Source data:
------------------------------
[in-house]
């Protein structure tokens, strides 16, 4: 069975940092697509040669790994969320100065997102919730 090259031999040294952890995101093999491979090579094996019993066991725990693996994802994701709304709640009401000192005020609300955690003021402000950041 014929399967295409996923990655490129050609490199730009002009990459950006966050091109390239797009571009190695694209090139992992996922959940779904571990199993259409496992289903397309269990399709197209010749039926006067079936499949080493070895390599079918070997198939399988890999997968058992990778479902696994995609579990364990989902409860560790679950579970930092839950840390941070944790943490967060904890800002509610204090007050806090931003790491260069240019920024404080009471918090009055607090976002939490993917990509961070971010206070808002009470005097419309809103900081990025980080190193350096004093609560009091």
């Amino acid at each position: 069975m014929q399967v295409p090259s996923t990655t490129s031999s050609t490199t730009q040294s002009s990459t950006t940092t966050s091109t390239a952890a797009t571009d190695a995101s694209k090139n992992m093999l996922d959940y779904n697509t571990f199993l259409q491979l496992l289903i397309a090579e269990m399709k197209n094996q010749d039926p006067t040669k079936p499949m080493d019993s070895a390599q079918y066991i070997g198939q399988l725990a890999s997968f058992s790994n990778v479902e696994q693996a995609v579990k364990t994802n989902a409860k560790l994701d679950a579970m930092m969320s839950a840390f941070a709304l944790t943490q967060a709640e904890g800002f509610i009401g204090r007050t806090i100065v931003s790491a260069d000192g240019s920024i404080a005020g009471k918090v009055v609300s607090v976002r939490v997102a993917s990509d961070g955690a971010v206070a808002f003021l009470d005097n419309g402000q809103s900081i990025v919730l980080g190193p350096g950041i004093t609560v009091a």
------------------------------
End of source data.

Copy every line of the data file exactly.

[in-house]
């Protein structure tokens, strides 16, 4: 069975940092697509040669790994969320100065997102919730 090259031999040294952890995101093999491979090579094996019993066991725990693996994802994701709304709640009401000192005020609300955690003021402000950041 014929399967295409996923990655490129050609490199730009002009990459950006966050091109390239797009571009190695694209090139992992996922959940779904571990199993259409496992289903397309269990399709197209010749039926006067079936499949080493070895390599079918070997198939399988890999997968058992990778479902696994995609579990364990989902409860560790679950579970930092839950840390941070944790943490967060904890800002509610204090007050806090931003790491260069240019920024404080009471918090009055607090976002939490993917990509961070971010206070808002009470005097419309809103900081990025980080190193350096004093609560009091």
């Amino acid at each position: 069975m014929q399967v295409p090259s996923t990655t490129s031999s050609t490199t730009q040294s002009s990459t950006t940092t966050s091109t390239a952890a797009t571009d190695a995101s694209k090139n992992m093999l996922d959940y779904n697509t571990f199993l259409q491979l496992l289903i397309a090579e269990m399709k197209n094996q010749d039926p006067t040669k079936p499949m080493d019993s070895a390599q079918y066991i070997g198939q399988l725990a890999s997968f058992s790994n990778v479902e696994q693996a995609v579990k364990t994802n989902a409860k560790l994701d679950a579970m930092m969320s839950a840390f941070a709304l944790t943490q967060a709640e904890g800002f509610i009401g204090r007050t806090i100065v931003s790491a260069d000192g240019s920024i404080a005020g009471k918090v009055v609300s607090v976002r939490v997102a993917s990509d961070g955690a971010v206070a808002f003021l009470d005097n419309g402000q809103s900081i990025v919730l980080g190193p350096g950041i004093t609560v009091a």